Mobile food trucks, known to offer affordable—and sometimes gourmet—eats on the go, are ubiquitous in high traffic areas. While they may seem like a recent trend, food trucks have a long, rich history that even precedes the invention of automobiles. Here’s a closer look at how selling food on the streets and in trucks achieved its modern status.
How Food Trucks Came to Be
Modern day food trucks trace their roots back to the latter part of the 17th century when vendors started selling food from small carts or street kitchens in New York City. It was an opportunity that allowed individuals to make a living from cooking with limited resources.
The concept of mobile dining eventually gained traction, especially when chuck wagons became the norm with cattle herders in the Wild West during the late 1800s. Charles Goodnight, a Texan rancher, retrofitted an army wagon with storage, cooking equipment, and preparation areas to handle the Herculean task of feeding hundreds of workers. These vehicles were also stocked with food supplies and preserves, along with medicines. Because of their ability to prep and cook eats on the go, chuck wagons are considered the direct precursors of modern-day mobile food trucks.
Food carts, on the other hand, continued to make their mark on the streets. Offering a variety of simple lunches like sandwiches, sausages, and meat pies, pushcarts catered to urban folk working in construction sites, factories, and other blue-collar areas for quick, but filling, bites.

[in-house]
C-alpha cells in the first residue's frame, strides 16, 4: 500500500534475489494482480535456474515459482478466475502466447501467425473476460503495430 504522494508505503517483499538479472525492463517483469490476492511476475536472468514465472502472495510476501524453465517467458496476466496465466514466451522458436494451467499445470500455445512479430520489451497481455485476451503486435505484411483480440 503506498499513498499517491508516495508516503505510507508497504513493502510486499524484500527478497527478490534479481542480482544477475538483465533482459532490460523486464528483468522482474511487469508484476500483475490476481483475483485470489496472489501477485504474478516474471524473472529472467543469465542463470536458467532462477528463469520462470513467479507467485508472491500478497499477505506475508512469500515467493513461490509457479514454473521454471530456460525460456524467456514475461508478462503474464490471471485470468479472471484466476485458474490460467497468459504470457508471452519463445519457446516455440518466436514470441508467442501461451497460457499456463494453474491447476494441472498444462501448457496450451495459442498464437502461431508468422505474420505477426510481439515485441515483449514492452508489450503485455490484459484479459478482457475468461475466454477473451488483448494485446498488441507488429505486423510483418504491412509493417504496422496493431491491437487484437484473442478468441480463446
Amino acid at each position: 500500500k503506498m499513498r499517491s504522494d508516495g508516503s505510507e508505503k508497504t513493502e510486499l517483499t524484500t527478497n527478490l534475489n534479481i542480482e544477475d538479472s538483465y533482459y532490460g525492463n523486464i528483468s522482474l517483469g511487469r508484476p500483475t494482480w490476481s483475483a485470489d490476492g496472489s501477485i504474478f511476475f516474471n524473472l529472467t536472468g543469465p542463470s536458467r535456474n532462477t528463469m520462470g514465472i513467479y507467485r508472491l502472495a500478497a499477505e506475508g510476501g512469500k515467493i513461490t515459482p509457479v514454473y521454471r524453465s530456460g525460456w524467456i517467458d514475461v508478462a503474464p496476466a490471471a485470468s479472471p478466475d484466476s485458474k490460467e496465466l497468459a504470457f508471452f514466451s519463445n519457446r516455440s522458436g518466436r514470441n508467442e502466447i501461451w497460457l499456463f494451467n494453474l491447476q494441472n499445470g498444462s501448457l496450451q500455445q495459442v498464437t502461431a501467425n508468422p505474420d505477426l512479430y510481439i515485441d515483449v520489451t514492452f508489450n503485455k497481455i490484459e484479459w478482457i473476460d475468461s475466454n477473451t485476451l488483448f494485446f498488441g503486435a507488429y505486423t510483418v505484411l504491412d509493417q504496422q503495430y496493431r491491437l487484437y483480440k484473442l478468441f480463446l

With the invention and widespread availability of automobiles in the 20th century, mobile dining evolved as well. Ice cream vendors took to the streets by plying their wares in modified trucks that played jingles to entice buyers. A couple of years later, trucks became bigger and sold fast, affordable food outside.
Why They Thrive Today
Fast-forward several years later, mobile food trucks remain a staple on the streets, parks, and festivals. When the recession affected the U.S. economy and thousands of workers, the food truck industry enjoyed a pick-up in demand and popularity. One key contributing factor to its recent, steady rise is low start-up costs. It doesn’t take much to start one, but the rewards can be high, especially for those aiming to grow their business and attain a loyal following.
Mobile food trucks have gone a long way from their beginnings as humble pushcarts and wagons. When you’re ready to start a food truck business, trust the professionals at Shanghai Mobile Kitchen Solutions. Based in Brooklyn, NY, they design, install, and service custom food trucks throughout Philadelphia, Boston, New Jersey, Maryland, and North Carolina. Call (800) 253-4815 or inquire via their website.